History of Organics in Canada
The Canadian organic sector has been developing national organic standards since the 1990’s with the first standards published in 1999. However, since these standards were voluntary up until June 2009, not all certifying bodies and provinces chose to use the same standards. Canada enacted the federal Organic Products Regulations (OPR) in June 2009. The OPR legally require all organic products in Canada to be certified according to the Canadian Organic Standards (COS) if they are traded across provincial or international borders or use the Canada Organic Logo. This includes having the certification carried out by a certifying body that is accredited by a conformity verification body recognized by the Canadian Food Inspection Agency (CFIA). These standards were most recently updated in 2011.
Basics of Organic Production
Organic standards are based on the following general principles:
- Protect the environment, minimize soil degradation and erosion, decrease pollution, optimize biological productivity and promote a sound state of health
- Maintain long-term soil fertility by optimizing conditions for biological activity within the soil
- Maintain biological diversity within the system
- Recycle materials and resources to the greatest extent possible within the enterprise
- Provide attentive care that promotes the health and meets the behavioural needs of livestock
- Prepare organic products, emphasizing careful processing, and handling methods in order to maintain the organic integrity and vital qualities of the products at all stages of production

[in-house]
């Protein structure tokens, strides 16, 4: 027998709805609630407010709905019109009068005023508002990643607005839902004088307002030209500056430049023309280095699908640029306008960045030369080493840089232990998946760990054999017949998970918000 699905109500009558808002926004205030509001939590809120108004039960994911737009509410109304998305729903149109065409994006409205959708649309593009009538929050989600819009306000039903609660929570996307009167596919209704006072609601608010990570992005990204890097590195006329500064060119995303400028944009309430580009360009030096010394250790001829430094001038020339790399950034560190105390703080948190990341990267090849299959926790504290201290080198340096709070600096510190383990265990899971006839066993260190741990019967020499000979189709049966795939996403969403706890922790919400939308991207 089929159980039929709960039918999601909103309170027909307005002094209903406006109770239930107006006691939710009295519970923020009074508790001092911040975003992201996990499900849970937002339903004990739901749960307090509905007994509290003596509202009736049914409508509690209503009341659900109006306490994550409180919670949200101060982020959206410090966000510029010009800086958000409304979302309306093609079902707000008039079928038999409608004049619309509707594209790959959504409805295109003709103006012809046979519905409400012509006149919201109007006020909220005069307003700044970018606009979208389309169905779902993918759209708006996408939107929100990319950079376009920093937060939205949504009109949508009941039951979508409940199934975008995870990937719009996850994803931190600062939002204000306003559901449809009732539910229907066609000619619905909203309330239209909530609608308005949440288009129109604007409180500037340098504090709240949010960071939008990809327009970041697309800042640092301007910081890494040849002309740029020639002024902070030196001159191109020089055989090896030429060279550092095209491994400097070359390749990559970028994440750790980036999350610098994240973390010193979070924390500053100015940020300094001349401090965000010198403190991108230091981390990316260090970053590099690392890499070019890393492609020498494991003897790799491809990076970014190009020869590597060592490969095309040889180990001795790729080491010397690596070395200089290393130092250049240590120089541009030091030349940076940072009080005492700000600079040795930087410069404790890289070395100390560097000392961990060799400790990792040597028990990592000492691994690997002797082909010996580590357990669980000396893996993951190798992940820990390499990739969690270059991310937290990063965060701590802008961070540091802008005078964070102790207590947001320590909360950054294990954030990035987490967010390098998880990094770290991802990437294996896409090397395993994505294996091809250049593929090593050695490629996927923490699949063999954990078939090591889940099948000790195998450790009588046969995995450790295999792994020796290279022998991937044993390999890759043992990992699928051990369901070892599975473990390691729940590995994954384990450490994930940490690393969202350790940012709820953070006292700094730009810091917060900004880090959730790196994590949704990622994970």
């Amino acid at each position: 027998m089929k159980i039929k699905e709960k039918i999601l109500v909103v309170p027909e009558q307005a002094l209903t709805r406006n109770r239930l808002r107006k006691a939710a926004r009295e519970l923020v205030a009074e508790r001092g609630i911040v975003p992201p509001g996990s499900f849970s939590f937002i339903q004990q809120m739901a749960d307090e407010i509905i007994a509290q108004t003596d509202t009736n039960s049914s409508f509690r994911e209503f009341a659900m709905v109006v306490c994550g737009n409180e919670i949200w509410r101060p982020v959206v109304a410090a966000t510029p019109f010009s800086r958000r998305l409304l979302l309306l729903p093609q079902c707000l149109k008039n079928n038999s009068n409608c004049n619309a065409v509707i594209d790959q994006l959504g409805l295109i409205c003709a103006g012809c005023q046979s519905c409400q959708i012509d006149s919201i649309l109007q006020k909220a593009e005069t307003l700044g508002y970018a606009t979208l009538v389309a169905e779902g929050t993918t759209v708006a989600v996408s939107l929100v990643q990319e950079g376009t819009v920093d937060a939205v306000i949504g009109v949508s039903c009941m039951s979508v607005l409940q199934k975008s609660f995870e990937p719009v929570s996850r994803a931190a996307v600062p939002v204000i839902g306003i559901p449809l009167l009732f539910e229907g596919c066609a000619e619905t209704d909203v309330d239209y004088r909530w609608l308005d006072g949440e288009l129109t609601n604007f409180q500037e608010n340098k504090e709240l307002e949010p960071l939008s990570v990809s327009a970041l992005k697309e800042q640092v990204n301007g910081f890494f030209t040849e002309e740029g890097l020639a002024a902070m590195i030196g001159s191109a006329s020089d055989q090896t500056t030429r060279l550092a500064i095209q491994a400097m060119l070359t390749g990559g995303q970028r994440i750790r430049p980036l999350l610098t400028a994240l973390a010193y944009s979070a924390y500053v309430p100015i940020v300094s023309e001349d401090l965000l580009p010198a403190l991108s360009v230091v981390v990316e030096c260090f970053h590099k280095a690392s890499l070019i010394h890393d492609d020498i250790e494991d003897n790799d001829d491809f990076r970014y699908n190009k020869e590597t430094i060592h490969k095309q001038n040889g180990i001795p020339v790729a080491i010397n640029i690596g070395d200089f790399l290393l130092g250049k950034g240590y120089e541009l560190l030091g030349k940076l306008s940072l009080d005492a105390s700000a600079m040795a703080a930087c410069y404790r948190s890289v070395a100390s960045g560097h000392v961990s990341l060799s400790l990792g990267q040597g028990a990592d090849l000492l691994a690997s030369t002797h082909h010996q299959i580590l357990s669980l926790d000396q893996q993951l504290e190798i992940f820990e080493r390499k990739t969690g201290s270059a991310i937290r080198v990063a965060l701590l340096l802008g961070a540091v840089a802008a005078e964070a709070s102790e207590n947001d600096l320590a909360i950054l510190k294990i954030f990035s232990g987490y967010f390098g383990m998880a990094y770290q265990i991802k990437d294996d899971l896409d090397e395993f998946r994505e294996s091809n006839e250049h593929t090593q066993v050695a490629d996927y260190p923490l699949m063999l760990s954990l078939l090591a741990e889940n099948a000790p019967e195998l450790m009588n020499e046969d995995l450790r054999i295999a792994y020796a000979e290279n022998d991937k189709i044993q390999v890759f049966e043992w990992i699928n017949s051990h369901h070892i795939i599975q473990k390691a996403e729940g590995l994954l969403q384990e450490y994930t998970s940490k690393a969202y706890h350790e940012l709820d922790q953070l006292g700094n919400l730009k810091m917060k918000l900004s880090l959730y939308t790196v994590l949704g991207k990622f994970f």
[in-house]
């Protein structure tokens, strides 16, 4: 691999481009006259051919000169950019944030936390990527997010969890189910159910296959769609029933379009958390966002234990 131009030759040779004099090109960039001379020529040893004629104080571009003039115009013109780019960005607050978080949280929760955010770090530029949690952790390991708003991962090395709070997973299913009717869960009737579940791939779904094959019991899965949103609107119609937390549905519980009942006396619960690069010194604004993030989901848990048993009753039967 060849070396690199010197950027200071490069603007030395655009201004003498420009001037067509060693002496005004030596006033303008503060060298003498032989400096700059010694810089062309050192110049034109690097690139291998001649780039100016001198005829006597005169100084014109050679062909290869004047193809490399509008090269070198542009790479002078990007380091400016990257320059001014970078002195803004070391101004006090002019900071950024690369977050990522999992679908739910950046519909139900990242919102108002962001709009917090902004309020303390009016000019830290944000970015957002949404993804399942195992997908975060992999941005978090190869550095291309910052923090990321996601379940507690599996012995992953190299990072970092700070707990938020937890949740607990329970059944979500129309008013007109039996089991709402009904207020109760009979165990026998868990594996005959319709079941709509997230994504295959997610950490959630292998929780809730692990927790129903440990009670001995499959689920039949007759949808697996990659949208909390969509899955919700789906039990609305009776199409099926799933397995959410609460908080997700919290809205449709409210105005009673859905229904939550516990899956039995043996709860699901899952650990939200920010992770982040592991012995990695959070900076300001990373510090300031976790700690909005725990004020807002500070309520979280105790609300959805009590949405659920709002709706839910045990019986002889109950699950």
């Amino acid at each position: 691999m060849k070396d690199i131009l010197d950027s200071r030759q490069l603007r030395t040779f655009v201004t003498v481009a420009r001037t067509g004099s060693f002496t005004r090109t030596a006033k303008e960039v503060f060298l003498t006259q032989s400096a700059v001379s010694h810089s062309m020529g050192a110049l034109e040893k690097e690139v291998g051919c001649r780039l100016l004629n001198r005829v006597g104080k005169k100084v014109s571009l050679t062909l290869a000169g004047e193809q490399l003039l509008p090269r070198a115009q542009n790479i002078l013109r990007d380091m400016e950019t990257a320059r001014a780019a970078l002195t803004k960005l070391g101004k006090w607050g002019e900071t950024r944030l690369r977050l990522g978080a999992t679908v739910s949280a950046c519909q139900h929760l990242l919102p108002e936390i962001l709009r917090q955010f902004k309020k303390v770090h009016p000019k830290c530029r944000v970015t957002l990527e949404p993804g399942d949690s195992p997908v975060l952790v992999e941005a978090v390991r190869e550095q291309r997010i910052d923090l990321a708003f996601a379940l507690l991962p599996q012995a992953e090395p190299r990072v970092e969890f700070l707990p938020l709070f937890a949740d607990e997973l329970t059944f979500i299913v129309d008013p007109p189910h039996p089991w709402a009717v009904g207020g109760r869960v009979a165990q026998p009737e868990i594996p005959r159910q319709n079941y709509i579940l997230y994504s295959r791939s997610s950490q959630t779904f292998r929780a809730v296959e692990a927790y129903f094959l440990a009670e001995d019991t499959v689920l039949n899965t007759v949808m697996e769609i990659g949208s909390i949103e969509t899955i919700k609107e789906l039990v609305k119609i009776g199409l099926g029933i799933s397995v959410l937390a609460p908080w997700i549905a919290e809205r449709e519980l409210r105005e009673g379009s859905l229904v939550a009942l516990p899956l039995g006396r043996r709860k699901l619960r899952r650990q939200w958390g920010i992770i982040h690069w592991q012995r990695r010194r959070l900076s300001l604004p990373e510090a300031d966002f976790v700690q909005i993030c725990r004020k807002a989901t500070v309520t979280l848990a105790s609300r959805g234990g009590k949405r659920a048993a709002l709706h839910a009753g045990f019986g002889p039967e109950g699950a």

- Rely on renewable resources in locally organized agricultural systems
- No synthetic chemicals including pesticides, fertilizers, hormones, and antibiotics
- No genetically-modified organisms (GMO’s)
- No irradiation or sewage sludge
- No synthetic processing substances, aids and ingredients, and food additives including sulphites, nitrates and nitrites
Product labels can be confusing, particularly since new ones seem to pop up every day. The safest choice is to purchase products with the Canada Organic Logo or the USDA Organic Logo on them since these products are certified organic. Products bearing a “Made with Organic” on their label must contain at least 70% organic ingredients. When it comes to organic produce, look for five-digit PLU (price look-up) codes that begin with the number 9.
Genetically modified products are not required by law to be labeled, so they can be difficult to identify. However there is a list of product ingredients which are often genetically modified. If you see any of the following ingredients on the labels of products you consume, and the ingredient is not labeled as non-GMO or organic, it is likely genetically modified.
- Corn syrup, starch, oil, meal, gluten
- Soy lecithin, protein, flour, isolate and isoflavone
- Sugar (unless it is made from cane)
- Vegetable oil
- Cottonseed oil